Current Trends in Psychology and the Behavioral Sciences

Current Trends in Psychology and the Behavioral Sciences

Current Trends in Psychology and the Behavioral Sciences

Current Trends in Psychology and the Behavioral Sciences

Excerpt

It is my pleasure to introduce the participants in the eighth Annual Conference on Current Trends in Psychology. The topic which was chosen this year concerns the relationships between psychology and some of the other behavioral sciences.

Specialized fields of scientific endeavor are continually growing and invading each other's territory. Work is being duplicated and some of the most important ideas receive different names from each group. These boundary regions of science, however, offer great rewards to the trained investigator. As Wiener remarked in the introduction to "Cybernetics," if a physiologist who knows no mathematics works together with a mathematician who knows no physiology, the one will not be able to state his problem in terms the other can utilize, and the second will be unable to put the answers in any form the first can understand.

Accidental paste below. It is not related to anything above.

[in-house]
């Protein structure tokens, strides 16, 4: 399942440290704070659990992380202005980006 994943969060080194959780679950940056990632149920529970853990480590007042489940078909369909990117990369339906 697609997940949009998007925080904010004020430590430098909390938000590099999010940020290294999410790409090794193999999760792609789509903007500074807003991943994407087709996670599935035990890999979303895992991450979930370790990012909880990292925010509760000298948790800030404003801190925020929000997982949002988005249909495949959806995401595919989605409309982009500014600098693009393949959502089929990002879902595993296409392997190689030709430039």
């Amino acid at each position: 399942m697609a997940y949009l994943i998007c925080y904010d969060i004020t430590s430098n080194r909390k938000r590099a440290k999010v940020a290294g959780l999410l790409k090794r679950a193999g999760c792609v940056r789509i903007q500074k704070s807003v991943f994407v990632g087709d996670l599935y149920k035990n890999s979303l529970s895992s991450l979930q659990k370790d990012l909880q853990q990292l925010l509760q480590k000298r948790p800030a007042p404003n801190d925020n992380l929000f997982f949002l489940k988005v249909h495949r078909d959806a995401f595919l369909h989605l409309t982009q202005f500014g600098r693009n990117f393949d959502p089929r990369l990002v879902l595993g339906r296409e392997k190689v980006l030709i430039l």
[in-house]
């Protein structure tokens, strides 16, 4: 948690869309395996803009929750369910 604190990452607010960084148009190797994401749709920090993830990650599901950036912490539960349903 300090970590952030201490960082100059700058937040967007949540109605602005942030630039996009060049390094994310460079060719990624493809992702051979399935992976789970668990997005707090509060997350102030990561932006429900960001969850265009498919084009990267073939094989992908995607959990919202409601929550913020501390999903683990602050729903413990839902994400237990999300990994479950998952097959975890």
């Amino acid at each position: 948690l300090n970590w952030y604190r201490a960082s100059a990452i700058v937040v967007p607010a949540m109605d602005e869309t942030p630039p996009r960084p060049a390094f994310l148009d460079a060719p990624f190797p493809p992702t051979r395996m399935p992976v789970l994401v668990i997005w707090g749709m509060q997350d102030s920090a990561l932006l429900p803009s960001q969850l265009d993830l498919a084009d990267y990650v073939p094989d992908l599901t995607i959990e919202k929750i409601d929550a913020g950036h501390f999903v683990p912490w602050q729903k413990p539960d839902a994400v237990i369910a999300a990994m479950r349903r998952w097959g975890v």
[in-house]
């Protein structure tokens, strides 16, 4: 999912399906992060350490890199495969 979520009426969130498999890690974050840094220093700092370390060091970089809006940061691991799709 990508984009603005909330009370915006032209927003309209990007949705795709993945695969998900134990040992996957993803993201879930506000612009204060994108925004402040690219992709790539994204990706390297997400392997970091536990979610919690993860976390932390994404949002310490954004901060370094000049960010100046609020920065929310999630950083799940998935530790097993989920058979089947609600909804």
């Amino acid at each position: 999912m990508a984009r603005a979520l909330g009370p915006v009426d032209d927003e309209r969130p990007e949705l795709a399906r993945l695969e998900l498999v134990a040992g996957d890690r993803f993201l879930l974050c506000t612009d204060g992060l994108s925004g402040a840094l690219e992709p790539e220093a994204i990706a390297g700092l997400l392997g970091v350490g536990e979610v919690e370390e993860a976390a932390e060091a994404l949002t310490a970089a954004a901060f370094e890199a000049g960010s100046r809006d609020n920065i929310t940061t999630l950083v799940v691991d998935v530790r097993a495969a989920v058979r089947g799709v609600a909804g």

Some of the problems encountered in areas where fields of science overlap can be illustrated by taking concepts currently receiving attention and showing the contributions which have been made from different directions.

The word "stress" has been widely used and appears to have been all things to all investigators. Research workers from many different areas have joined in the . . .

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